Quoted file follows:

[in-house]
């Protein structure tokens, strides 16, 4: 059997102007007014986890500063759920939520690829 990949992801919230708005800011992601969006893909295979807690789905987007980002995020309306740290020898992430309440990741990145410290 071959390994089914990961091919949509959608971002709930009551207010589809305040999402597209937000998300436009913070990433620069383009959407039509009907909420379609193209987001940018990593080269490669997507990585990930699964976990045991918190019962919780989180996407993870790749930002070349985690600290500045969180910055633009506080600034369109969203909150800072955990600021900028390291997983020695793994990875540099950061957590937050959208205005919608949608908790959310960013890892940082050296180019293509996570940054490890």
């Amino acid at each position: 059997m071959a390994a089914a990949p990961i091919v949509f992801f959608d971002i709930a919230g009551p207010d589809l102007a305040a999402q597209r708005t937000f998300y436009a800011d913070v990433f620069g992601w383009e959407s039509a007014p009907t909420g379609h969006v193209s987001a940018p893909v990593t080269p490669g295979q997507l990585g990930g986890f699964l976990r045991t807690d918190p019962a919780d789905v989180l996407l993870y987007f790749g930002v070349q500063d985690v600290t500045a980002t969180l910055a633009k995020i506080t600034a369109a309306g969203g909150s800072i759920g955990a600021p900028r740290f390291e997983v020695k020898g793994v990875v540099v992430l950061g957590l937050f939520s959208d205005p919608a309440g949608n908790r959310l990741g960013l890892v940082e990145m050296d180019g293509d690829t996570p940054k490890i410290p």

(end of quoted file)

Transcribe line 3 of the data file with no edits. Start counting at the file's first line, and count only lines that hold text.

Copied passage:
């Amino acid at each position: 059997m071959a390994a089914a990949p990961i091919v949509f992801f959608d971002i709930a919230g009551p207010d589809l102007a305040a999402q597209r708005t937000f998300y436009a800011d913070v990433f620069g992601w383009e959407s039509a007014p009907t909420g379609h969006v193209s987001a940018p893909v990593t080269p490669g295979q997507l990585g990930g986890f699964l976990r045991t807690d918190p019962a919780d789905v989180l996407l993870y987007f790749g930002v070349q500063d985690v600290t500045a980002t969180l910055a633009k995020i506080t600034a369109a309306g969203g909150s800072i759920g955990a600021p900028r740290f390291e997983v020695k020898g793994v990875v540099v992430l950061g957590l937050f939520s959208d205005p919608a309440g949608n908790r959310l990741g960013l890892v940082e990145m050296d180019g293509d690829t996570p940054k490890i410290p």